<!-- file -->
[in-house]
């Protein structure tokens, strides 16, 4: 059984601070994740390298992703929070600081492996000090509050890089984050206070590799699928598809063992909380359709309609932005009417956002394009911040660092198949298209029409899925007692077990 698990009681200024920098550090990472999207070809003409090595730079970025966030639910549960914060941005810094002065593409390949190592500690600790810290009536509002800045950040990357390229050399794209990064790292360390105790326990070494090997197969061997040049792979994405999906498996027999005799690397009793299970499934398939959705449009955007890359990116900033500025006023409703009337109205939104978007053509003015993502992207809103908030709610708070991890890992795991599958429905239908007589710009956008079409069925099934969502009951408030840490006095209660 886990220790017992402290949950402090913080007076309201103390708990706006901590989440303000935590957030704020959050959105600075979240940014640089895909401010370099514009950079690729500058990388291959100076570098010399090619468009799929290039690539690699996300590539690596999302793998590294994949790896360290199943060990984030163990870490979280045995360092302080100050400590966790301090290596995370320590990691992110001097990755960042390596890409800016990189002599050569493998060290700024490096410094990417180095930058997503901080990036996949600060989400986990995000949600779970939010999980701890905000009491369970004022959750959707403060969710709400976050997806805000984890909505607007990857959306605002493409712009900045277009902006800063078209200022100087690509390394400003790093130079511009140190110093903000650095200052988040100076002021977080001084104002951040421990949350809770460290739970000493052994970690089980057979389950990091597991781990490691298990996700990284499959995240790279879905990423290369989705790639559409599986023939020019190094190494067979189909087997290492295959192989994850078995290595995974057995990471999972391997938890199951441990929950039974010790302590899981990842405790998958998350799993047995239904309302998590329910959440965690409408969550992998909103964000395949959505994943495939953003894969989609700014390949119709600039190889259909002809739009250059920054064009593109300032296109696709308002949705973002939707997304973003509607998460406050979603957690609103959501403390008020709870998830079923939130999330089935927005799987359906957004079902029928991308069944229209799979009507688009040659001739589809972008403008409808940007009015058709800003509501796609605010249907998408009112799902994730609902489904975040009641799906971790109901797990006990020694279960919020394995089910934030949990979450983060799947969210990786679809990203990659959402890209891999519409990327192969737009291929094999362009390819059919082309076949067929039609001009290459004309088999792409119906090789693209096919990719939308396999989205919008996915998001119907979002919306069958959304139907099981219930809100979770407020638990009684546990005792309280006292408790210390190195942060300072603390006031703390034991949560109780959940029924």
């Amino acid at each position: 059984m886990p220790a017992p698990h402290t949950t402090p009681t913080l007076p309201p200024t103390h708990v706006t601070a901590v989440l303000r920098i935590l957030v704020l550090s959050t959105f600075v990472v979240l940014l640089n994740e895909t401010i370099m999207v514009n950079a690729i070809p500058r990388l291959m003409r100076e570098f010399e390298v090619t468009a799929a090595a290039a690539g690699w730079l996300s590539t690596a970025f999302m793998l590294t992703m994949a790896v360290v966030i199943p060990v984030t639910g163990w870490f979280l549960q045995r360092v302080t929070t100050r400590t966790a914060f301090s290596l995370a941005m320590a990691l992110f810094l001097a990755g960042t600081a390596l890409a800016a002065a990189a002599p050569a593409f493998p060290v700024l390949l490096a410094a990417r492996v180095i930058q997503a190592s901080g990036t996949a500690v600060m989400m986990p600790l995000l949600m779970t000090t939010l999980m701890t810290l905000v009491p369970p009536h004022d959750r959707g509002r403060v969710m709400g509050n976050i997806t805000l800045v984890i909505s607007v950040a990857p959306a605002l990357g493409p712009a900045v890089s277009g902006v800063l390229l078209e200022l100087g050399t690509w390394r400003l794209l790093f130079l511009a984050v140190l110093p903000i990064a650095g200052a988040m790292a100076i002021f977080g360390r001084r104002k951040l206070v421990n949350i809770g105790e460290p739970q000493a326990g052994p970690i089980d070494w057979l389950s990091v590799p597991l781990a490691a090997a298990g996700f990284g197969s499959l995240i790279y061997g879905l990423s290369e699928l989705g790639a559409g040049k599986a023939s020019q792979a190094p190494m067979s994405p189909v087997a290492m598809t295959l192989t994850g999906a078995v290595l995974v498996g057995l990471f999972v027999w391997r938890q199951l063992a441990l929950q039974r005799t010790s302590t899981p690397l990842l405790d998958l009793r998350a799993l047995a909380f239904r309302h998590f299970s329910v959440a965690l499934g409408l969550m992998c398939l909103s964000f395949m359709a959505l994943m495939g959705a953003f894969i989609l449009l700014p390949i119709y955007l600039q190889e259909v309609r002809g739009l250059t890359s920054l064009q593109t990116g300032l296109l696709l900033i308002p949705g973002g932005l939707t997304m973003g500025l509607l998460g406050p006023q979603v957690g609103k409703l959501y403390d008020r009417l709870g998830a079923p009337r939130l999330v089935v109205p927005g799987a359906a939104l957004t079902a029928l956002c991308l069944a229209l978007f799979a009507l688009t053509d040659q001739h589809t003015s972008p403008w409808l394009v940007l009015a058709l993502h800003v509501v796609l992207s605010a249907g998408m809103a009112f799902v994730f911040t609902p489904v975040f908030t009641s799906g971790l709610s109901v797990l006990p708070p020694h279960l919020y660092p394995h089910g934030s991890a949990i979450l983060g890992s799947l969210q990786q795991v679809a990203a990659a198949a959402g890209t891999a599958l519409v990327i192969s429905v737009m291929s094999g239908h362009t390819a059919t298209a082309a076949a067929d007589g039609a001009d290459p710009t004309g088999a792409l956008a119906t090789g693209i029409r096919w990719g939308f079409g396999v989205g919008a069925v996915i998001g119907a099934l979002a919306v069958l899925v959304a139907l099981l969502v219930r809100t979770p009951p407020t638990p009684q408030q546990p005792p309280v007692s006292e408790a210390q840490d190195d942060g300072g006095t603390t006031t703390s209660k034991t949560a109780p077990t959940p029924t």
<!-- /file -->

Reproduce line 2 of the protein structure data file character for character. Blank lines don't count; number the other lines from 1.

């Protein structure tokens, strides 16, 4: 059984601070994740390298992703929070600081492996000090509050890089984050206070590799699928598809063992909380359709309609932005009417956002394009911040660092198949298209029409899925007692077990 698990009681200024920098550090990472999207070809003409090595730079970025966030639910549960914060941005810094002065593409390949190592500690600790810290009536509002800045950040990357390229050399794209990064790292360390105790326990070494090997197969061997040049792979994405999906498996027999005799690397009793299970499934398939959705449009955007890359990116900033500025006023409703009337109205939104978007053509003015993502992207809103908030709610708070991890890992795991599958429905239908007589710009956008079409069925099934969502009951408030840490006095209660 886990220790017992402290949950402090913080007076309201103390708990706006901590989440303000935590957030704020959050959105600075979240940014640089895909401010370099514009950079690729500058990388291959100076570098010399090619468009799929290039690539690699996300590539690596999302793998590294994949790896360290199943060990984030163990870490979280045995360092302080100050400590966790301090290596995370320590990691992110001097990755960042390596890409800016990189002599050569493998060290700024490096410094990417180095930058997503901080990036996949600060989400986990995000949600779970939010999980701890905000009491369970004022959750959707403060969710709400976050997806805000984890909505607007990857959306605002493409712009900045277009902006800063078209200022100087690509390394400003790093130079511009140190110093903000650095200052988040100076002021977080001084104002951040421990949350809770460290739970000493052994970690089980057979389950990091597991781990490691298990996700990284499959995240790279879905990423290369989705790639559409599986023939020019190094190494067979189909087997290492295959192989994850078995290595995974057995990471999972391997938890199951441990929950039974010790302590899981990842405790998958998350799993047995239904309302998590329910959440965690409408969550992998909103964000395949959505994943495939953003894969989609700014390949119709600039190889259909002809739009250059920054064009593109300032296109696709308002949705973002939707997304973003509607998460406050979603957690609103959501403390008020709870998830079923939130999330089935927005799987359906957004079902029928991308069944229209799979009507688009040659001739589809972008403008409808940007009015058709800003509501796609605010249907998408009112799902994730609902489904975040009641799906971790109901797990006990020694279960919020394995089910934030949990979450983060799947969210990786679809990203990659959402890209891999519409990327192969737009291929094999362009390819059919082309076949067929039609001009290459004309088999792409119906090789693209096919990719939308396999989205919008996915998001119907979002919306069958959304139907099981219930809100979770407020638990009684546990005792309280006292408790210390190195942060300072603390006031703390034991949560109780959940029924």